In his researches to determine the nature of the motograph phenomena, and to open up other sources of electrical current generation, Edison has worked out a very ingenious and somewhat perplexing piece of apparatus known as the “chalk battery.” It consists of a series of chalk cylinders mounted on a shaft revolved by hand. Resting against each of these cylinders is a palladium-faced spring, and similar springs make contact with the shaft between each cylinder. By connecting all these springs in circuit with a galvanometer and revolving the shaft rapidly, a notable deflection is obtained of the galvanometer needle, indicating the production of electrical energy. The reason for this does not appear to have been determined.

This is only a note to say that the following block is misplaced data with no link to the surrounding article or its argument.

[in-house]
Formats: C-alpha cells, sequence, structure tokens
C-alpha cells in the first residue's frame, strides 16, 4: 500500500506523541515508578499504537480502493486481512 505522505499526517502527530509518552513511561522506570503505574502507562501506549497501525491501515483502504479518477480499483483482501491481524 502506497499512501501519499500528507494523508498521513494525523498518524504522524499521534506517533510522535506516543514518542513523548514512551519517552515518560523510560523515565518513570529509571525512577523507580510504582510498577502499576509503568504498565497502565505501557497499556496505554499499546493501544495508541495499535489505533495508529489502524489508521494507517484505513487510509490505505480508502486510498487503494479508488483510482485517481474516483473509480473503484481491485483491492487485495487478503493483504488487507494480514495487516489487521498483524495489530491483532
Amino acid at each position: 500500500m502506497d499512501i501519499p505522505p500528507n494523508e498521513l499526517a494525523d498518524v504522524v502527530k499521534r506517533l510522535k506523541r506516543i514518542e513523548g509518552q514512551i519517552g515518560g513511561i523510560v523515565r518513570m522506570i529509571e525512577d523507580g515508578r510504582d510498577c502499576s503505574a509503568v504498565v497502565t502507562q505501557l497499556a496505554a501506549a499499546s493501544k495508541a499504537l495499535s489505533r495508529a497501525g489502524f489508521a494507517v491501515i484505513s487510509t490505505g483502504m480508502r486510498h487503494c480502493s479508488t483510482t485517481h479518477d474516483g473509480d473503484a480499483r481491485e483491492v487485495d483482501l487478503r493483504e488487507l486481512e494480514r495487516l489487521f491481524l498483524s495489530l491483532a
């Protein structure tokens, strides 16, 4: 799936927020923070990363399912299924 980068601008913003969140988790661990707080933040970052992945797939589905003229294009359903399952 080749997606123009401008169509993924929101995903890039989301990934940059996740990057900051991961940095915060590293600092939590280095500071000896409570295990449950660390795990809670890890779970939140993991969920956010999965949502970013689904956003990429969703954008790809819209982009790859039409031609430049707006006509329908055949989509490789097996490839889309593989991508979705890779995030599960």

Last but not least, in this beautiful and ingenious series, comes the “tasimeter,” an instrument of most delicate sensibility in the presence of heat. The name is derived from the Greek, the use of the apparatus being primarily to measure extremely minute differences of pressure. A strip of hard rubber with pointed ends rests perpendicularly on a platinum plate, beneath which is a carbon button, under which again lies another platinum plate. The two plates and the carbon button form part of an electric circuit containing a battery and a galvanometer. The hard-rubber strip is exceedingly sensitive to heat. The slightest degree of heat imparted to it causes it to expand invisibly, thus increasing the pressure contact on the carbon button and producing a variation in the resistance of the circuit, registered immediately by the little swinging needle of the galvanometer. The instrument is so sensitive that with a delicate galvanometer it will show the impingement of the heat from a person’s hand thirty feet away. The suggestion to employ such an apparatus in astronomical observations occurs at once, and it may be noted that in one instance the heat of rays of light from the remote star Arcturus gave results.